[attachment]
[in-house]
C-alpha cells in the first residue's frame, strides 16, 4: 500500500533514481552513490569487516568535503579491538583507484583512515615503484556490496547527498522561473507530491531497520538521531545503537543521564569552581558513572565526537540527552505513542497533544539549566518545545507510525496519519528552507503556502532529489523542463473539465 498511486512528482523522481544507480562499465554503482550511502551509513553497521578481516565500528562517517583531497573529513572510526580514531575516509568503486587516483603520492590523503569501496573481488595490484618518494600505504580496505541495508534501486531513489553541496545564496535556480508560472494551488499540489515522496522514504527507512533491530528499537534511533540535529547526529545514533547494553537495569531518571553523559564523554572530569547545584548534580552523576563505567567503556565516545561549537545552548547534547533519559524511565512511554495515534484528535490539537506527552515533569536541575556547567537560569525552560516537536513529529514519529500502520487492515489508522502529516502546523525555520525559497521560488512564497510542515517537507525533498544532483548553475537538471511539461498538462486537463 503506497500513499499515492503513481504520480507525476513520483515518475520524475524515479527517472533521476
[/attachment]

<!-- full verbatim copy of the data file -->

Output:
[in-house]
C-alpha cells in the first residue's frame, strides 16, 4: 500500500533514481552513490569487516568535503579491538583507484583512515615503484556490496547527498522561473507530491531497520538521531545503537543521564569552581558513572565526537540527552505513542497533544539549566518545545507510525496519519528552507503556502532529489523542463473539465 498511486512528482523522481544507480562499465554503482550511502551509513553497521578481516565500528562517517583531497573529513572510526580514531575516509568503486587516483603520492590523503569501496573481488595490484618518494600505504580496505541495508534501486531513489553541496545564496535556480508560472494551488499540489515522496522514504527507512533491530528499537534511533540535529547526529545514533547494553537495569531518571553523559564523554572530569547545584548534580552523576563505567567503556565516545561549537545552548547534547533519559524511565512511554495515534484528535490539537506527552515533569536541575556547567537560569525552560516537536513529529514519529500502520487492515489508522502529516502546523525555520525559497521560488512564497510542515517537507525533498544532483548553475537538471511539461498538462486537463 503506497500513499499515492503513481504520480507525476513520483515518475520524475524515479527517472533521476